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Infant Formula Is Fine

Benefits from Breast Milk Questioned

Women who can't breast-feed shouldn't feel guilty since there's likely no harm done, say researchers. A study by Ohio State University compared sibling pairs. One of the siblings received breast milk, and the other did not. Studying siblings, researchers were able to minimize effects of differences like education or income. The siblings, aged 4 to 14 years, were tested for body mass index, asthma, obesity, hyperactivity, math ability, memory-based intelligence and reading comprehension. On all measures, no statistically significant differences were found between breast-fed and bottle-fed siblings. Researchers say long-term benefits attributed to breast-feeding may have nothing to do with breast milk, but more to do with good health and wealth of women who breast-feed.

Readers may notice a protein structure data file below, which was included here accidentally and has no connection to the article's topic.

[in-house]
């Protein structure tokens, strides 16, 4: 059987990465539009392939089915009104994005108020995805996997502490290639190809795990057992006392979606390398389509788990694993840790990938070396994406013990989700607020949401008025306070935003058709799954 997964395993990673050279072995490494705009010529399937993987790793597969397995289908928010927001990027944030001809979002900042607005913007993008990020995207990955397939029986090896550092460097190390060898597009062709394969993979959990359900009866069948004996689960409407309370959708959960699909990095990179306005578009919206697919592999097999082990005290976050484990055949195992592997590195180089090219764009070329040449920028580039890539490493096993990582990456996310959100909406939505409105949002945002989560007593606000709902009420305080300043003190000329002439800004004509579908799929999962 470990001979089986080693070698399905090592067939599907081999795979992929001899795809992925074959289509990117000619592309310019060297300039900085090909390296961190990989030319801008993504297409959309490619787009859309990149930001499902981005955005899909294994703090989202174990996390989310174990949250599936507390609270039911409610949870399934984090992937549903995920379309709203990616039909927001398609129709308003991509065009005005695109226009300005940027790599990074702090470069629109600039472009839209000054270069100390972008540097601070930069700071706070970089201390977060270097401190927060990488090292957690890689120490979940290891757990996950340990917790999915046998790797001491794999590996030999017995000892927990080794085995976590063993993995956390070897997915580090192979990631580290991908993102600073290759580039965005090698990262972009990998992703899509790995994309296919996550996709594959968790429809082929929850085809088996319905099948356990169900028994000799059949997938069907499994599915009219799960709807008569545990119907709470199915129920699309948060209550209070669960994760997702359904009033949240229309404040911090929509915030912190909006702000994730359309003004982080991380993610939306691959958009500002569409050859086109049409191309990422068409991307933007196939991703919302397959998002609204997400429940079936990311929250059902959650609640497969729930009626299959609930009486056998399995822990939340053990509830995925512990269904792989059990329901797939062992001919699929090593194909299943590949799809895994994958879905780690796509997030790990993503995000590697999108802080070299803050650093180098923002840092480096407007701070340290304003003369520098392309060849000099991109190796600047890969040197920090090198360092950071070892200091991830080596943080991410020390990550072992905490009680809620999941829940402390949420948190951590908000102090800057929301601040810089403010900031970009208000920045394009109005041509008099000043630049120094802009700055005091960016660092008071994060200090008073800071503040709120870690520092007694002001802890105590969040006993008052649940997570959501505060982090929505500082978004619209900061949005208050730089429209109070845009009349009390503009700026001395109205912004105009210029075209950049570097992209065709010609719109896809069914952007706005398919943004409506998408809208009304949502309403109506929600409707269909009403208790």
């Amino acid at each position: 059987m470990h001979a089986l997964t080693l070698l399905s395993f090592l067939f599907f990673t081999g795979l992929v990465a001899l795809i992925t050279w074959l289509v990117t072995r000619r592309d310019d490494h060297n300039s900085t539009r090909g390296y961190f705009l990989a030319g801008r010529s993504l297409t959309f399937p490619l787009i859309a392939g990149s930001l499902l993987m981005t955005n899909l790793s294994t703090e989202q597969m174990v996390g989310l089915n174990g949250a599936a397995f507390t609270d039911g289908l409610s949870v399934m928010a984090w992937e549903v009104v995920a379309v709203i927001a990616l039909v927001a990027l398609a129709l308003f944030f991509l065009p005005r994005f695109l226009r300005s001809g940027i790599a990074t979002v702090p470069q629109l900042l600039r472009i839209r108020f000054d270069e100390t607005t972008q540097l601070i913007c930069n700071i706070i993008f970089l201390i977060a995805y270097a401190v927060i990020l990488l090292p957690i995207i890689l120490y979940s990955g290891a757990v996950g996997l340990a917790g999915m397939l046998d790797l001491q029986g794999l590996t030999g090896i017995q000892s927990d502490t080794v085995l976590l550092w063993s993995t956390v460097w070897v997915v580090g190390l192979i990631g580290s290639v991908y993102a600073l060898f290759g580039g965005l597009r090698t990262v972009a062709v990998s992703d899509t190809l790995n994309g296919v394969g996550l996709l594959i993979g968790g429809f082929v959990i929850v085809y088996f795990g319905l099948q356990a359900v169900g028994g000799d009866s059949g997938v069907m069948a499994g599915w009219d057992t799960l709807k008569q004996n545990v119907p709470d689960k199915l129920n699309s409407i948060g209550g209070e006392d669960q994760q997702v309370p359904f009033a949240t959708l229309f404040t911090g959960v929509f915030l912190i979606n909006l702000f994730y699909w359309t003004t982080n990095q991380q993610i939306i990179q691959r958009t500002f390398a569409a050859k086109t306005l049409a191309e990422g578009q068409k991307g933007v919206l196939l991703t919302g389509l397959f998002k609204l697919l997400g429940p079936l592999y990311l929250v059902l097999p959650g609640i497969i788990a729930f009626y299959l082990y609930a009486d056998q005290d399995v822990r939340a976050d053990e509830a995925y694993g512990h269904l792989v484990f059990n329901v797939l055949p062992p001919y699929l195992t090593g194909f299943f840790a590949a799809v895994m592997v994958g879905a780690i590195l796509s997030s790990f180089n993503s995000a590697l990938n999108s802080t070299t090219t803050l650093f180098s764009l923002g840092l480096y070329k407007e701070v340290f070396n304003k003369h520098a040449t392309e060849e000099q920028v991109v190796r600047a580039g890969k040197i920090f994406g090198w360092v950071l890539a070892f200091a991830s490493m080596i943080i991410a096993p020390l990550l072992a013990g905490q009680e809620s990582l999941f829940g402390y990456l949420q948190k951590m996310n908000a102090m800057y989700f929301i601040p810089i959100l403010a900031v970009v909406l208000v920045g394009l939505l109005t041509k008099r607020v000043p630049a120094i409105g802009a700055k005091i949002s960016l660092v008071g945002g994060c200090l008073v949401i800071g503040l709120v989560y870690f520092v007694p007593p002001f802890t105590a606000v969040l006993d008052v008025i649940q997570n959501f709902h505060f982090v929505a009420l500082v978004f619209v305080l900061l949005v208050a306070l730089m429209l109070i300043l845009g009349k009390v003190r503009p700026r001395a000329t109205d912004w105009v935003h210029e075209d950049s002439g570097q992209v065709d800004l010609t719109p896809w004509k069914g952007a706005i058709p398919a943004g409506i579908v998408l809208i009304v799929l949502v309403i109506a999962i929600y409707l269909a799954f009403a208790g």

Comments

Asticat commenter Asticat at 5:30 pm on March 4, 2014

What about immunity and the ability to fight off diseases? I thought breast milk gave kids an edge in that department. What about the lower risk of breast cancer in women that breast fed vs those who bottle fed?

I don't think any woman should feel guilty over bottle feeding and not breast feeding; however, it seems a bit off to say assembly line created food is the same as naturally occurring food. WHo funded this study?

Peggy  commenter Peggy at 9:28 pm on March 6, 2014

Funds came from the Eunice Kennedy Shriver National Institute of Child Health and Human Development award. This study focused on long-term benefits of breast-feeding. Immunity benefits are probably seen as short-term: fewer gut infections and colds, etc.

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